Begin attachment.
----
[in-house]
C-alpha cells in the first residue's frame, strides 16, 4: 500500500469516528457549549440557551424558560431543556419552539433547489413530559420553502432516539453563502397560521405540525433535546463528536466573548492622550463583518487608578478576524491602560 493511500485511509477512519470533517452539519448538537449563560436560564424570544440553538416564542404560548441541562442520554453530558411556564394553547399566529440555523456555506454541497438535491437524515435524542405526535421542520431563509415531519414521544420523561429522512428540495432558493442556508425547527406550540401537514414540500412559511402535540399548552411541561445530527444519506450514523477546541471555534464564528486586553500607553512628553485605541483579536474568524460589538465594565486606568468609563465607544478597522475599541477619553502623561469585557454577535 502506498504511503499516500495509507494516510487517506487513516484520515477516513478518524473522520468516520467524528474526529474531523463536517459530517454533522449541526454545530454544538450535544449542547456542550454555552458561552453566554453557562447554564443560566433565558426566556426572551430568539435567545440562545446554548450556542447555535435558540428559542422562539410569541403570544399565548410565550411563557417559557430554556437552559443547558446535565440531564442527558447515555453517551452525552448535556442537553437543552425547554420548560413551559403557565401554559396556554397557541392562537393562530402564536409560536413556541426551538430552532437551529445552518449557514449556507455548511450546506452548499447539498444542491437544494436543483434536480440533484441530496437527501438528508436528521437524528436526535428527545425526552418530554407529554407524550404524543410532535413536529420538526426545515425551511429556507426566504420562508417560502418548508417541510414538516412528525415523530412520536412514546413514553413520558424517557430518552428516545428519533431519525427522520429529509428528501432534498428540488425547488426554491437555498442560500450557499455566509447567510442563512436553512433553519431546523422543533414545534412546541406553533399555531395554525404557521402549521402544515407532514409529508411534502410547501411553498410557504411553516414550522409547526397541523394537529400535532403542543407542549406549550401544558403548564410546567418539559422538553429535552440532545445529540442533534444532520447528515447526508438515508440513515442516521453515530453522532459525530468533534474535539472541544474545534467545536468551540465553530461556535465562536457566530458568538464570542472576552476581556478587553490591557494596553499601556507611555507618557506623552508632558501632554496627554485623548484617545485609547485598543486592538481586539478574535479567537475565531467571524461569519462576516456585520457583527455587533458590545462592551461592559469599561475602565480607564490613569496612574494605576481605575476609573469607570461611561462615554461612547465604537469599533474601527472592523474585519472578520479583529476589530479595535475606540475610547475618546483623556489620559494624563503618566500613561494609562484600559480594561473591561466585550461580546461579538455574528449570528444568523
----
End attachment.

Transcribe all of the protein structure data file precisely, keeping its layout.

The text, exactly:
[in-house]
C-alpha cells in the first residue's frame, strides 16, 4: 500500500469516528457549549440557551424558560431543556419552539433547489413530559420553502432516539453563502397560521405540525433535546463528536466573548492622550463583518487608578478576524491602560 493511500485511509477512519470533517452539519448538537449563560436560564424570544440553538416564542404560548441541562442520554453530558411556564394553547399566529440555523456555506454541497438535491437524515435524542405526535421542520431563509415531519414521544420523561429522512428540495432558493442556508425547527406550540401537514414540500412559511402535540399548552411541561445530527444519506450514523477546541471555534464564528486586553500607553512628553485605541483579536474568524460589538465594565486606568468609563465607544478597522475599541477619553502623561469585557454577535 502506498504511503499516500495509507494516510487517506487513516484520515477516513478518524473522520468516520467524528474526529474531523463536517459530517454533522449541526454545530454544538450535544449542547456542550454555552458561552453566554453557562447554564443560566433565558426566556426572551430568539435567545440562545446554548450556542447555535435558540428559542422562539410569541403570544399565548410565550411563557417559557430554556437552559443547558446535565440531564442527558447515555453517551452525552448535556442537553437543552425547554420548560413551559403557565401554559396556554397557541392562537393562530402564536409560536413556541426551538430552532437551529445552518449557514449556507455548511450546506452548499447539498444542491437544494436543483434536480440533484441530496437527501438528508436528521437524528436526535428527545425526552418530554407529554407524550404524543410532535413536529420538526426545515425551511429556507426566504420562508417560502418548508417541510414538516412528525415523530412520536412514546413514553413520558424517557430518552428516545428519533431519525427522520429529509428528501432534498428540488425547488426554491437555498442560500450557499455566509447567510442563512436553512433553519431546523422543533414545534412546541406553533399555531395554525404557521402549521402544515407532514409529508411534502410547501411553498410557504411553516414550522409547526397541523394537529400535532403542543407542549406549550401544558403548564410546567418539559422538553429535552440532545445529540442533534444532520447528515447526508438515508440513515442516521453515530453522532459525530468533534474535539472541544474545534467545536468551540465553530461556535465562536457566530458568538464570542472576552476581556478587553490591557494596553499601556507611555507618557506623552508632558501632554496627554485623548484617545485609547485598543486592538481586539478574535479567537475565531467571524461569519462576516456585520457583527455587533458590545462592551461592559469599561475602565480607564490613569496612574494605576481605575476609573469607570461611561462615554461612547465604537469599533474601527472592523474585519472578520479583529476589530479595535475606540475610547475618546483623556489620559494624563503618566500613561494609562484600559480594561473591561466585550461580546461579538455574528449570528444568523